Russia tycoon Prokhorov launches Kremlin bid
Russia's rebel billionaire Mikhail Prokhorov on Monday said he would challenge Vladimir Putin in the March presidential poll, tapping into the anger triggered by disputed legislative elections.world Updated: Dec 13, 2011 19:10 IST
Russia's rebel billionaire Mikhail Prokhorov on Monday said he would challenge Vladimir Putin in the March presidential poll, tapping into the anger triggered by disputed legislative elections.
His declaration coincided with a call by a respected ally of Putin for Russia to create a new pro-business party that could focus on fighting corruption and regaining voters' trust.
The 46-year-old New Jersey Nets basketball team owner described his decision to run against Putin, an ex-KGB agent who has dominated Russian politics for 12 years, as "the most serious decision of my life".
His announcement came just days after more than 50,000 people massed near the Kremlin to protest the outcome of the December 4 elections in which Putin's United Russia managed to secure 238 seats in the 450-seat Duma, a sharp drop from the 315 it received in 2007.
Smaller demonstrations took place in cities across Russia to protest the vote that was marred by reports of violations and unprecedented state pressure against independent election monitors.
The White House on Monday hailed the protests as "a very positive sign to all those who support the democratic process" and "what appears to be a new era of tolerance for the freedom of assembly."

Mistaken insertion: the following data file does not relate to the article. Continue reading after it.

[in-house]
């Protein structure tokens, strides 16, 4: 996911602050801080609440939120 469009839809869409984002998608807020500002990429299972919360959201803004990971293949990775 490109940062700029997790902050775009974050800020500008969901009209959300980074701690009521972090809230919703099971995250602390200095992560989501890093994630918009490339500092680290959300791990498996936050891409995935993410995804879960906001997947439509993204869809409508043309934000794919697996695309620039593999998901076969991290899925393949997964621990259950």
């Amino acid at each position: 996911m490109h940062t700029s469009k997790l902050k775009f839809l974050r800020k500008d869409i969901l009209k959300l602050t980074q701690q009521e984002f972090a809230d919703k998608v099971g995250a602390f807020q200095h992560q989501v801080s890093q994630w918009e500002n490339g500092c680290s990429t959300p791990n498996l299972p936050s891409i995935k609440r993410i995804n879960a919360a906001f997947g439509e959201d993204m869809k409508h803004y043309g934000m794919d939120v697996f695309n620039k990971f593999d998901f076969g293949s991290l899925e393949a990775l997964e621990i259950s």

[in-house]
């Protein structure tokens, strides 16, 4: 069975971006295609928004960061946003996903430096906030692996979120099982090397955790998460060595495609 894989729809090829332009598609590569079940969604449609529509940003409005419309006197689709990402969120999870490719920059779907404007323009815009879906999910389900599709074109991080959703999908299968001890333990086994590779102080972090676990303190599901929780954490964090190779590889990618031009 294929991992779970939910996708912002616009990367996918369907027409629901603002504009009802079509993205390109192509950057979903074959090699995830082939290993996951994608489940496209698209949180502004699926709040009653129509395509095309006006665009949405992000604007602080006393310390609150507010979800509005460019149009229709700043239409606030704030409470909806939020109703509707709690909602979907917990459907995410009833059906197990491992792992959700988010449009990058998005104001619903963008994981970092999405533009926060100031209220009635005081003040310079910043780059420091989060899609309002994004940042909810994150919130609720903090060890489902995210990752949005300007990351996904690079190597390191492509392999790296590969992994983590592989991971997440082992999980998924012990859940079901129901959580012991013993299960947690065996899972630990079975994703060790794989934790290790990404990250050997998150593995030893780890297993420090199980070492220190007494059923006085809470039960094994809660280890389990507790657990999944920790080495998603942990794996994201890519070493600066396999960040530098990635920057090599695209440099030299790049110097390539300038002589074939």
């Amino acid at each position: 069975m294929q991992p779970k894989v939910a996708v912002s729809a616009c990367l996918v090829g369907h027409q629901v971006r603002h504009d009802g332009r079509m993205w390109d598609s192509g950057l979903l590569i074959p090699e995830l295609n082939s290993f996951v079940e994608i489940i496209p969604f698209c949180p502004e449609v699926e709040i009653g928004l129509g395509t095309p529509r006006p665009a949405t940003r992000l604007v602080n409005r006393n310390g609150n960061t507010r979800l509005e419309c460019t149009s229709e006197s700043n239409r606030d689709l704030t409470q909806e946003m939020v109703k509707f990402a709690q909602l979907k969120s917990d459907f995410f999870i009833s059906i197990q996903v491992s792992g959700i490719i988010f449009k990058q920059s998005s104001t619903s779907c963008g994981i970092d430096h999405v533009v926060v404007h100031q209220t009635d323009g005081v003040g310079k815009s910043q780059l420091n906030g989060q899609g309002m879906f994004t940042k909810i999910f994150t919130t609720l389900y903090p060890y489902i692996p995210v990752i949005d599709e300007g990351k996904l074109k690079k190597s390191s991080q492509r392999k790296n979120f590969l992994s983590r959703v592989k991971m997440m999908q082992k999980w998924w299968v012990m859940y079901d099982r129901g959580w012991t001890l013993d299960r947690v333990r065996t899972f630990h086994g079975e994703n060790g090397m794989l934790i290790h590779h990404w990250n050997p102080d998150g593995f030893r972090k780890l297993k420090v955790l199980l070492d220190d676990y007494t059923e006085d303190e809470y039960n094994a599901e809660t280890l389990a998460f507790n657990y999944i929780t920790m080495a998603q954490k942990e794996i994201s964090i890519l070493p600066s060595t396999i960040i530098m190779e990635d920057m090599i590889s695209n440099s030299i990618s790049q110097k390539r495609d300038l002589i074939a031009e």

With a fortune estimated by Forbes magazine at USD 18 billion, Prokhorov has remained a mysterious figure who has navigated Kremlin politics and survived Russia's cut-throat business world to build a metals empire.
Once seen as a close Putin ally, Prokhorov made a short-lived effort to challenge Putin's United Russia party in this month's parliamentary elections, but resigned following an internal power struggle he blamed on the Kremlin.
"If you remember, the Kremlin removed me and my supporters from Pravoye Delo (Right Cause party), and we could not complete what we had set out to do. It is not in my nature to stop halfway," he said.
The Right Cause party finished with less than one percent of the vote in the December 4 polls.
Prokhorov, who has been largely absent from the media since September, said he had "been working quietly and calmly building the infrastructure that I need to collect the 2.5 million signatures" to register in the race.
"We have a parliament that is completely leftist," said Prokhorov, promising to build his programme "on a complete lack of populism" and reforms that would strengthen Russia's middle class.